Since “NotAgain” is clearly a jackass, please remove that post.

    Focusing on ones breathing is the foundation of meditation. When I limited myself to simple meditation the experiences were good. When I drifted into the “new Age” idiocy, I began to have some nasty experiences such as physical disconnection and other mental issues. When I learned that I could easily overcome the disconnection I felt stronger and healthier than I had before. When I moved back to simple meditation I again had only good results.

    I am interested in the educational/developmental backgrounds of Ms. Hawn and Ms. Calos. Aside from an acting career and a fancy title, respectively, why are either of them qualified in any way to interfere with the education systems of Canada and the USA? Ms. Calos is particularly suspect because she mentions studies of toddlers that claim they are naturally kind. I have never encountered such a study. I have seen several studies that show quite clearly that toddlers are just barely on the good side of outright sociopathic behavior. My personal experiences with hundreds of toddlers provides a fair chunk of anecdotal support to the actual science.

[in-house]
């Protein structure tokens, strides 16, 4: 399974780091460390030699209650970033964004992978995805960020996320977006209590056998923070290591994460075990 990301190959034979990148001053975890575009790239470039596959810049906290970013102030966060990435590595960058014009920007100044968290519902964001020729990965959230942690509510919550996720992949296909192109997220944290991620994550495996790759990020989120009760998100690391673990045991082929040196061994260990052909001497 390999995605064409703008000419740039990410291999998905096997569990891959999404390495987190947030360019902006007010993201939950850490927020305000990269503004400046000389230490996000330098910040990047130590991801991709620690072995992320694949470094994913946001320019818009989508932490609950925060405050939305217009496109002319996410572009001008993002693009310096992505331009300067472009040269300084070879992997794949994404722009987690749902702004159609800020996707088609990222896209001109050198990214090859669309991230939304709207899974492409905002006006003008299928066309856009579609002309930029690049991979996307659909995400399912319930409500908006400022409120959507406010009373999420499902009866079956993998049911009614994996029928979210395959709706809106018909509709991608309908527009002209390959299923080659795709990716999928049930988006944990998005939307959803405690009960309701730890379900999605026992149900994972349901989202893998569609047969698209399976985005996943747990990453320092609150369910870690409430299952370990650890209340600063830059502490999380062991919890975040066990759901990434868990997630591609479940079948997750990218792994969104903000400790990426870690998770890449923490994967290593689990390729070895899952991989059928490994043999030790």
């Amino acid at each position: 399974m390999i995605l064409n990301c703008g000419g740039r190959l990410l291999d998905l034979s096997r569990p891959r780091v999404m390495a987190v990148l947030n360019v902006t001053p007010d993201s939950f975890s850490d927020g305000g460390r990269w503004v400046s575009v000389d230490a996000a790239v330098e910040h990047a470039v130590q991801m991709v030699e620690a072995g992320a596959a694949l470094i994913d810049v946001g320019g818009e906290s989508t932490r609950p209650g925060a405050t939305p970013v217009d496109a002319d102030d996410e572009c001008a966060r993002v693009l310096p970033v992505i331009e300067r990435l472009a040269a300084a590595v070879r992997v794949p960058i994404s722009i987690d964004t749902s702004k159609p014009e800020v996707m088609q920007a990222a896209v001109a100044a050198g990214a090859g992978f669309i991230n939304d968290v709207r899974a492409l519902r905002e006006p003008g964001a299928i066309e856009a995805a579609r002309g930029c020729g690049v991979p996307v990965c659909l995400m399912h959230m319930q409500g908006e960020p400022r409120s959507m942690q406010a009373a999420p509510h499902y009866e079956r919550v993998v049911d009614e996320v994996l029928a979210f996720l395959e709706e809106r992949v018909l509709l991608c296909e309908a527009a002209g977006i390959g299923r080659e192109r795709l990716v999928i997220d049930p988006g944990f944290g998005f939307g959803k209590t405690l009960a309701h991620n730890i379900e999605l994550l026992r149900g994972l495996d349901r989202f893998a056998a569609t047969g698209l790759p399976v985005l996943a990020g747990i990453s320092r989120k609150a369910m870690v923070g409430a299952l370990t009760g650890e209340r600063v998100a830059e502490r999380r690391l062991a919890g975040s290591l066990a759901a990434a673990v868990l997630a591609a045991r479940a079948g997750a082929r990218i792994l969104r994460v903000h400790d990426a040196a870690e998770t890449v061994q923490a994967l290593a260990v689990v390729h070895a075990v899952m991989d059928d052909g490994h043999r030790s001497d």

I was going to say that I have no objection to meditation being taught in schools but then the main example of a nation that teaches meditation to children is Tibet which was a nasty little backwater where a solid caste separation kept the unclean from regular society. Fortunately Tibet was a paragon of science and technology innovation that, um, well gee, Tibet was a primitive backwater until the brutal Commies came along.

    I would like to see studies on the impact of teaching children meditation before endorsing or condemning the practice. When ever people selling something extol its virtues and don’t address possible negative results it is pretty obvious that they are liars. On the other hand, I have yet to see anyone, anywhere experiencing a bad impact from simple meditation.